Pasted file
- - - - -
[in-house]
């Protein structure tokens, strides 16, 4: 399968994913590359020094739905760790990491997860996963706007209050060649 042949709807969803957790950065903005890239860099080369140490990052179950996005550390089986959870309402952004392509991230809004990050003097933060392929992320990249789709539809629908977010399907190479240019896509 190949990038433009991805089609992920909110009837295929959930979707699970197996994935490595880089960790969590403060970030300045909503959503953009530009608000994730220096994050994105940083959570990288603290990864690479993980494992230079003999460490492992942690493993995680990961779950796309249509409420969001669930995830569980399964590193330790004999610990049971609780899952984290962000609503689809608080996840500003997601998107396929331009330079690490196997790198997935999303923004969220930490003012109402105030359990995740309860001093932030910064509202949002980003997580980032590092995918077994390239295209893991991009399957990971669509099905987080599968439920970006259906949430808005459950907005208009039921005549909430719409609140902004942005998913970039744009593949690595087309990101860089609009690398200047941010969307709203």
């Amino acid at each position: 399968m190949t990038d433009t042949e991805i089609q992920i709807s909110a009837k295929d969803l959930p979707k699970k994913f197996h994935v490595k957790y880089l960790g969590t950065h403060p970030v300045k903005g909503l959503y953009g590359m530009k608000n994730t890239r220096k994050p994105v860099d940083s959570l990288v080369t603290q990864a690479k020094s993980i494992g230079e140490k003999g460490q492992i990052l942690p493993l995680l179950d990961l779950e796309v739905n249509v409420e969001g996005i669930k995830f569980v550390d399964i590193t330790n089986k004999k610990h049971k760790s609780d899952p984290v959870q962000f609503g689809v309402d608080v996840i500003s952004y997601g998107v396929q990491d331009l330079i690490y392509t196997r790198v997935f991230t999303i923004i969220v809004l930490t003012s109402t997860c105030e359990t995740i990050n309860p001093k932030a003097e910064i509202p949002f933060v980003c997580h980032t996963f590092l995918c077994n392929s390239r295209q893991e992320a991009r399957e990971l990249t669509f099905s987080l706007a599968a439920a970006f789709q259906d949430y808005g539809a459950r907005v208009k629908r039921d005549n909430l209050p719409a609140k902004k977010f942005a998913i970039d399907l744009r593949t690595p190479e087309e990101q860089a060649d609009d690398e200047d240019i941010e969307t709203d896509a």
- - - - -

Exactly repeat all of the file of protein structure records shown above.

[in-house]
């Protein structure tokens, strides 16, 4: 399968994913590359020094739905760790990491997860996963706007209050060649 042949709807969803957790950065903005890239860099080369140490990052179950996005550390089986959870309402952004392509991230809004990050003097933060392929992320990249789709539809629908977010399907190479240019896509 190949990038433009991805089609992920909110009837295929959930979707699970197996994935490595880089960790969590403060970030300045909503959503953009530009608000994730220096994050994105940083959570990288603290990864690479993980494992230079003999460490492992942690493993995680990961779950796309249509409420969001669930995830569980399964590193330790004999610990049971609780899952984290962000609503689809608080996840500003997601998107396929331009330079690490196997790198997935999303923004969220930490003012109402105030359990995740309860001093932030910064509202949002980003997580980032590092995918077994390239295209893991991009399957990971669509099905987080599968439920970006259906949430808005459950907005208009039921005549909430719409609140902004942005998913970039744009593949690595087309990101860089609009690398200047941010969307709203």
């Amino acid at each position: 399968m190949t990038d433009t042949e991805i089609q992920i709807s909110a009837k295929d969803l959930p979707k699970k994913f197996h994935v490595k957790y880089l960790g969590t950065h403060p970030v300045k903005g909503l959503y953009g590359m530009k608000n994730t890239r220096k994050p994105v860099d940083s959570l990288v080369t603290q990864a690479k020094s993980i494992g230079e140490k003999g460490q492992i990052l942690p493993l995680l179950d990961l779950e796309v739905n249509v409420e969001g996005i669930k995830f569980v550390d399964i590193t330790n089986k004999k610990h049971k760790s609780d899952p984290v959870q962000f609503g689809v309402d608080v996840i500003s952004y997601g998107v396929q990491d331009l330079i690490y392509t196997r790198v997935f991230t999303i923004i969220v809004l930490t003012s109402t997860c105030e359990t995740i990050n309860p001093k932030a003097e910064i509202p949002f933060v980003c997580h980032t996963f590092l995918c077994n392929s390239r295209q893991e992320a991009r399957e990971l990249t669509f099905s987080l706007a599968a439920a970006f789709q259906d949430y808005g539809a459950r907005v208009k629908r039921d005549n909430l209050p719409a609140k902004k977010f942005a998913i970039d399907l744009r593949t690595p190479e087309e990101q860089a060649d609009d690398e200047d240019i941010e969307t709203d896509a």